In order to get diagnosed, there are typically five different ways or steps that the doctor may take. One is a mammogram, which is an x-ray taken to see if there is anything strange going on in the tissue. Another method is taking an ultrasound. This uses sound waves that do not damage the tissue and cannot be heard by human ears. A third method is an MRI. For an MRI, tissue is scanned which makes detailed pictures of activity in areas of the breast. A biopsy can also be done. During a biopsy for breast cancer, tissue is removed and sometimes fluid as well. This is done for examination of the infected cells and are sent for testing. Lastly, additional lab tests may be order for further verification. 

What treatments exist for breast cancer?

The treatments that currently exist for breast cancer are surgery, chemotherapy, radiation therapy, hormone therapy, targeted therapy (uses drugs to block growth of cancer cells), and lastly is nutrition as well as physical therapy. It is very important to get follow up care after treatment. This helps the doctor to determine if treatment worked as it should have, or if the patient needs more care.

How can I prevent breast cancer?

There is no definite way to prevent breast cancer. However, there is speculation that you can take steps early to hopefully prevent it. Whether or not these are true or false remains to be proven. Ways that are speculated to help are:

  • Limit alcohol use, as research says the more you drink, the more you increase your chances
  • Do not smoke - evidence shows there is a strong link between breast cancer risk and smoking
  • Weight control - researches say being overweight and obese increases chances
  • Be physically active - a healthy way is said to prevent risk of breast cancer
  • Breast feeding is also speculated to play a role in the prevention of breast cancer
  • Limiting dosage and duration of hormone therapy
  • Avoiding exposure to radiation and pollution caused by the environment

For even greater information about breast cancer as well as myths and FAQs, visit the following link: http://www.nationalbreastcancer.org/about-breast-cancer

As always, stay safe and have a fantastic October!

Author: Beth Jeffries, MHC Healthcare Volunteer

Tuesday, October 4, 2016

Zika Virus Awareness

The Zika virus is a virus that is rapidly growing. The main carriers for the virus are infected mosquitoes. While these mosquitoes can be active at night, they are primarily out during the day which is why it is important to wear bug spray and find out ways to ward off those pesky insects.

What is the Zika virus exactly?

The Zika virus is known for causing birth defects. As mentioned above, the virus was originally spread by mosquitoes who would pass it on through aggressive biting. Once someone is infected, they can also pass it on to their partner through sex. The virus causes birth defects by entering the fetus and infecting it. It is also associated with other pregnancy issues.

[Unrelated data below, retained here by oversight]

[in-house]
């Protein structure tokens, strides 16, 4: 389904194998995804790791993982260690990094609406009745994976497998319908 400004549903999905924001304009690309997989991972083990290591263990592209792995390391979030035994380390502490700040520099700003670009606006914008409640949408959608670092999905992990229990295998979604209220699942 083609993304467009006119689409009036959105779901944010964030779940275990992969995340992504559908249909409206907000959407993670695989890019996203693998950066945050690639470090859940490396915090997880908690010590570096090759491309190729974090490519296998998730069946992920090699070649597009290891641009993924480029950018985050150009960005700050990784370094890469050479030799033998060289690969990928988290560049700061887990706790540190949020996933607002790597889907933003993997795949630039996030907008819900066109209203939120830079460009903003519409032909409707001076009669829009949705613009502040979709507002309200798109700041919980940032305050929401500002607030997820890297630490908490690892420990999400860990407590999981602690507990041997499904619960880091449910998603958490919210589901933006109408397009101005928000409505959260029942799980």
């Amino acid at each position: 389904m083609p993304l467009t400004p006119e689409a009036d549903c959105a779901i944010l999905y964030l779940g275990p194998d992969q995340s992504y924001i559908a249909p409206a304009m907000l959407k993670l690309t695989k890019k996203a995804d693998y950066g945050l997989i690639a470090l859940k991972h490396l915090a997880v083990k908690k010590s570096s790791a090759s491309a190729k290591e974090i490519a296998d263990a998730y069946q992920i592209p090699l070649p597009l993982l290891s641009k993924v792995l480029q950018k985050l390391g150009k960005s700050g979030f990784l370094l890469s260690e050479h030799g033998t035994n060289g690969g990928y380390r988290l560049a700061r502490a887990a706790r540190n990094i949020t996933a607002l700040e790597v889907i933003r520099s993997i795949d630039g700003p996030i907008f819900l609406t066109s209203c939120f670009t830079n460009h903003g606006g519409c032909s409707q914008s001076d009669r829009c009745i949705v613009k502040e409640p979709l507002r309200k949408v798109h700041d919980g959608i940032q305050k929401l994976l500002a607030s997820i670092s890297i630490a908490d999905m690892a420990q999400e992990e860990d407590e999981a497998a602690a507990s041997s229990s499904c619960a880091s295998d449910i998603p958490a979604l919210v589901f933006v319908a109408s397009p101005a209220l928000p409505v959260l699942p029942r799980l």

What are the symptoms?

If someone is infected, statistics show one in five with the virus will actually show symptoms. Symptoms associated with the virus include fever, rash, joint pain, and can also show red marks in the white part of the eye. The virus can cause flu-symptoms as well which typically last a few days up to a little over a week. Unfortunately, there are currently no treatments for the virus. Researchers are currently testing vaccines, but they are not yet obtainable.

For babies who are affected with the virus, they will have a stunted head growth which can cause tremendous brain damage and has a good chance resulting in a still birth or a miscarriage. As a result, there are quite a few countries telling pregnant women they should not travel to other countries known to have the virus. Researchers say that as of September 15, 2016, 750 women in the U.S. had confirmed they had the virus. As of September 21, 2016, more than 3,300 travelers had cases of the ZIKA virus. A very small handful was sexually transmitted. 

How can I protect myself and help to spread awareness?
  • Use insect repellent that is EPA-registered
  • Protect your skin by using long sleeved clothing and long pants
  • Staying in places that have air conditioning as well as windows and doors with screens is safe
  • Do not keep standing water in or around the home
  • Share this information with people you know 
  • If you have been to any of the countries known to have the virus, get a checkup with your doctor

The following link will hopefully be useful and shows all the countries currently battling the virus: http://www.cdc.gov/zika/geo/active-countries.html

For those traveling, stay safe and be sure to carry insect repellent! The virus is said to spread even more this upcoming year.

Learn more about the Zika Virus here: http://www.cdc.gov/zika/about/index.html

Author: Beth Jeffries, MHC Healthcare Volunteer

Wednesday, September 28, 2016

Farm Safety